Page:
What the prosecutor said to support the motion to excuse Juror Z was, in relevant part: I don't think he said anything that overcame this idea of he must kill again before he imposed the death penalty or be in a position to kill again. So, that is my only challenge.
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Juror Z stated several times that his ability to impose the death penalty was dependent on whether the defendant was likely to re-offend, which is not the standard for imposition of the death penalty in an aggravated murder case under Washington law. See WASH. REV. CODE § 10.95.060(4). Although both defense counsel and the prosecutor explained to him more than once during their voir dire questioning to qualify Juror Z that, if found guilty, Brown would never be released from prison, Juror Z's answers concerning his willingness to impose death in conformance with Washington law were nonetheless confused.2 The trial judge explained twice to
Defense counsel explained to Juror Z that the jury would consider two sentencing options should Brown be found guilty--life without parole and the death penalty. At this point, Juror Z stated that he could consider both options. However, Juror Z then explained that he believed the death sentence would be appropriate if a person "would be incorrigible and would reviolate if released." Defense counsel once again explained the idea of life without parole, and Juror Z again said he could consider both options. Shortly thereafter, this exchange occurred between defense counsel and Juror Z: Q. Understanding that the two options there are life without parole or the death penalty, there is not a lot of likelihood that people are going to spend a lot of time talking about whether or not they're going to kill again in the sentencing phase of this case. Is that going to make you frustrated? Are you going to want to hear about things like that, about people's opinions in the penalty phase? A. I'm not sure. Even after defense counsel explained that Brown would receive either life without parole or the death penalty if found guilty, and after Juror Z claimed he could consider both options, he still misstated Washington law. While the prosecutor was questioning Juror Z about his incorrect perception of the standard of review ("beyond a shadow of a doubt" instead of "beyond a reasonable doubt"), the following exchange occurred: Q. So, I want to ask you, the thing that bothers me, is the idea beyond a shadow of a doubt. The law says beyond a reasonable doubt, and it will be explained to you what it actually means. But I want to assure you it doesn't mean, I don't believe the Court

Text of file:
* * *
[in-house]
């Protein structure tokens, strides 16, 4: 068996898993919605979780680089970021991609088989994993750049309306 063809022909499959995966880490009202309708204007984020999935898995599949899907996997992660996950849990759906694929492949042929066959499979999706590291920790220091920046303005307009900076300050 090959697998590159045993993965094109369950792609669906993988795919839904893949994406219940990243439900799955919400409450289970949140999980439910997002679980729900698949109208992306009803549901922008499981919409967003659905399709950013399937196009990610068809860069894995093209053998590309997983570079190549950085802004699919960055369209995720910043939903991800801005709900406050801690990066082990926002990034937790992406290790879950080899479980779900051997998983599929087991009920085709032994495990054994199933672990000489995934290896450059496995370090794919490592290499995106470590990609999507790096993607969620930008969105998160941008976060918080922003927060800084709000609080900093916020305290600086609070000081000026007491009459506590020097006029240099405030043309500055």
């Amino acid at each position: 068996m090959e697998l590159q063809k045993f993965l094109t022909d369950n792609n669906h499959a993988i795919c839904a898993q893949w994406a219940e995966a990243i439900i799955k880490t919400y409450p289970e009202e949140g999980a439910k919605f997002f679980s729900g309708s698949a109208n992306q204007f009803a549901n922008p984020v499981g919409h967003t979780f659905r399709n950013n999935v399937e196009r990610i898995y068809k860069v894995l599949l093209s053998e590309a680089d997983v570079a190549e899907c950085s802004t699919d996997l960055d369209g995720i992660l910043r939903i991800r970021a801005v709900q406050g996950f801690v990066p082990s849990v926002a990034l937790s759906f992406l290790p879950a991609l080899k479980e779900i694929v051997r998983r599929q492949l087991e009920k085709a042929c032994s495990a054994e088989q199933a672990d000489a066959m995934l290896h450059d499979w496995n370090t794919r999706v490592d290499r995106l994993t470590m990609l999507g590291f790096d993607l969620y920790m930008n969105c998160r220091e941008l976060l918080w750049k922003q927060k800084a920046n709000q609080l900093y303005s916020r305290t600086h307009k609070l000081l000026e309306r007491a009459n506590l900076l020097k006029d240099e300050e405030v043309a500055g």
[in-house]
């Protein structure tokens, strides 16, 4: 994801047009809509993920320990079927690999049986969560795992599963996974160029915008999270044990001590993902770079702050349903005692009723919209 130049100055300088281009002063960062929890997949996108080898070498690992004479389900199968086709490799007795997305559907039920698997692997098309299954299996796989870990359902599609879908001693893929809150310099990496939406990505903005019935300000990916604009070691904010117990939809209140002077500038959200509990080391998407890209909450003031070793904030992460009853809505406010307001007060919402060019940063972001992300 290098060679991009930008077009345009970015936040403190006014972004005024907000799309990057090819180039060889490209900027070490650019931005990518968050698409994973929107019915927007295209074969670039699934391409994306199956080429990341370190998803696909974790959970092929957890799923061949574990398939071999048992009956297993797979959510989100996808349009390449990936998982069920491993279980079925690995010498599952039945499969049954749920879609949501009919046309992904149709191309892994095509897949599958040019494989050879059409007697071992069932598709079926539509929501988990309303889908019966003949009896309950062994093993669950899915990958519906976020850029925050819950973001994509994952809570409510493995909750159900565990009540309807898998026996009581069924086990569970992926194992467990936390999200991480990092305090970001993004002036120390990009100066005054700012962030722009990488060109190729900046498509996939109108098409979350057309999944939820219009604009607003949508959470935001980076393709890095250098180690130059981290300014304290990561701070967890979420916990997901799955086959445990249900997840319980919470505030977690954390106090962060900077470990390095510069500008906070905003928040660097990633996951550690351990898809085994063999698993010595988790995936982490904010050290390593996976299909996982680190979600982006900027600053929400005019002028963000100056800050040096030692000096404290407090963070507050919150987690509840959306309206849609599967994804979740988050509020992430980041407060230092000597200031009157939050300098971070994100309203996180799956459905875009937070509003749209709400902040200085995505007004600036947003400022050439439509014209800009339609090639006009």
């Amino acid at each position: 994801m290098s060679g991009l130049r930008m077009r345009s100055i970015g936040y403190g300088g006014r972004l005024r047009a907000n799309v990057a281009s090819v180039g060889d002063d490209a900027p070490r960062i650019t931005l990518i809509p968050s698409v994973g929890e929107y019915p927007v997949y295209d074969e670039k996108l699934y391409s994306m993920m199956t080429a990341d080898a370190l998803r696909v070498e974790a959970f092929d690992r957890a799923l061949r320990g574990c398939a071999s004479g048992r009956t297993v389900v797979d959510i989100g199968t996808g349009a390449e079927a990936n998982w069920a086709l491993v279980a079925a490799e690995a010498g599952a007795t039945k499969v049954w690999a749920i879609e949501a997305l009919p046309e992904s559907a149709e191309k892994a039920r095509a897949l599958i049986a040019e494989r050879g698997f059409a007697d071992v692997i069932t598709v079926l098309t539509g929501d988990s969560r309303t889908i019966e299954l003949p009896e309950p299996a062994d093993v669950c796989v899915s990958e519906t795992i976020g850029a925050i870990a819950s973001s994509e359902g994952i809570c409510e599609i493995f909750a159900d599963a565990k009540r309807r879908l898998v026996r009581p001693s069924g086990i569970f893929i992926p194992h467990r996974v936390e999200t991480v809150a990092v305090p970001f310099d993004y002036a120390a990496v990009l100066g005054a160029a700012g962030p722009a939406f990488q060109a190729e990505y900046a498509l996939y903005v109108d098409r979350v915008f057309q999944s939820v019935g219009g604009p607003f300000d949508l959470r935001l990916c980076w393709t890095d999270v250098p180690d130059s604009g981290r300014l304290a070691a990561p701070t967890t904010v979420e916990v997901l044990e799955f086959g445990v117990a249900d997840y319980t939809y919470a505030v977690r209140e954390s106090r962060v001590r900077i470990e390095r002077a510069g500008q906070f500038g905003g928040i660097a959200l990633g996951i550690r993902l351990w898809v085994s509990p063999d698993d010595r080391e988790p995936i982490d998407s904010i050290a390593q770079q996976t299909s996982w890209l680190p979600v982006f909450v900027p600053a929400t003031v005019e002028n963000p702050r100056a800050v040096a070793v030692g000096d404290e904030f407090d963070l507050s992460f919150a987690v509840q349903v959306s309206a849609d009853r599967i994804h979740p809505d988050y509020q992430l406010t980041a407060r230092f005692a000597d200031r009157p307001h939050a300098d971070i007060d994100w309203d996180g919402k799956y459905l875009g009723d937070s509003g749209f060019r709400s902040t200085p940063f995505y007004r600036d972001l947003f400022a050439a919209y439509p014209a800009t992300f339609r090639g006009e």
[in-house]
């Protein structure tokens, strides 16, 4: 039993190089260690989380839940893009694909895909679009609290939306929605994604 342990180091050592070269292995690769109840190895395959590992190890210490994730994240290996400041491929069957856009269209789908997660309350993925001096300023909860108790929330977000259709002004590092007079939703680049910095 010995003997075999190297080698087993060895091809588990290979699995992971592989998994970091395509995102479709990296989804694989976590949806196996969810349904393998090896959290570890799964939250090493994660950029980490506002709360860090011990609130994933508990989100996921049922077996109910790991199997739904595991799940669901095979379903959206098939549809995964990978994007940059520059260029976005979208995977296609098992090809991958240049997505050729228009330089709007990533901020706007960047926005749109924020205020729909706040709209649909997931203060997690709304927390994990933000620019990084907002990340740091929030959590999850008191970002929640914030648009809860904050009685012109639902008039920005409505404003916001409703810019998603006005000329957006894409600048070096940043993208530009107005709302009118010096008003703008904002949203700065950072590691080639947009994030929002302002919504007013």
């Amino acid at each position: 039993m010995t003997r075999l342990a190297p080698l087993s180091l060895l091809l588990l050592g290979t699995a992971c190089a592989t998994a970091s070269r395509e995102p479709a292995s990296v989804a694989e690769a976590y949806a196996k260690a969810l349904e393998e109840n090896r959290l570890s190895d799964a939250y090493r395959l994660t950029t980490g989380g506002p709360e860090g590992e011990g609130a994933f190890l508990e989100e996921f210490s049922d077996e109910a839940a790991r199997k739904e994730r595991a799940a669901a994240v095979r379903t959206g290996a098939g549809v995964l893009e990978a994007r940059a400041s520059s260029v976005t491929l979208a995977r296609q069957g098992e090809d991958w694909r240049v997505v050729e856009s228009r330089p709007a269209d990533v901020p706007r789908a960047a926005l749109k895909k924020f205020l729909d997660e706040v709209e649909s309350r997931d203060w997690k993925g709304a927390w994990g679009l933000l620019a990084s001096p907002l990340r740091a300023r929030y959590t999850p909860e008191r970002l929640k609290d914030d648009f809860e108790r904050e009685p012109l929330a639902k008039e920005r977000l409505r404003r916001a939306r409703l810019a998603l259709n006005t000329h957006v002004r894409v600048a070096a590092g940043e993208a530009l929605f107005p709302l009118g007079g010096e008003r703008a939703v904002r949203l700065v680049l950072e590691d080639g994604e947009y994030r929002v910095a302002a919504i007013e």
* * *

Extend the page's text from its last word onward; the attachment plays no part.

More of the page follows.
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potential jurors, prior to Juror Z's voir dire, that life without parole was an option that the jury could consider.3 However,
would instruct you it means beyond all doubt or beyond any shadow of a doubt. Knowing that, would you still require the State to prove beyond a shadow of a doubt that the crime occurred knowing that the law doesn't require that much of us? A. I would have to know the, I'm at a loss for the words here. Q. You can ask me any questions, too, if you need some clarification. A. I guess it would have to be in my mind very obvious that the person would reoffend. A little while later, the prosecutor once again explained that life without parole was a sentencing option should Brown be found guilty. The prosecutor asked, "[C]an you think of a time when you would be willing to impose a death penalty since the person would be locked up for the rest of his life?" Juror Z responded: "I would have to give that some thought. I really, like I said, up until an hour ago did not realize that there was an option of life without parole." Contrary to the panel's assertion that Juror Z "unequivocally stated that he would be able to consider and impose the death penalty," Juror Z in fact exhibited quite a bit of confusion and equivocation through his uncertain answers as to when he would be willing to impose the death penalty. Juror Z saying in one breath that he could follow the law, and then in the next breath misstating the law, is not an unequivocal declaration that "he would be able to consider and impose the death penalty" as required under Washington law. 3 On October 25, 1993, the trial judge instructed half the potential jury pool, including Juror Z, on Washington death penalty law. Specifically, the judge explained that the jury "would . . . retire to determine whether the death penalty should be imposed or whether the punishment should be life imprisonment without the possibility of parole." He further stated that, "[i]n making that determination, [each juror] would be asked the following question: Having in mind the crime of which the defendant has been found guilty, are you convinced beyond a reasonable doubt that there are not sufficient mitigating circumstances to merit leniency?" Furthermore, on November 3, 1993, when Juror Z was brought back for individual questioning, the trial judge informed all potential jurors that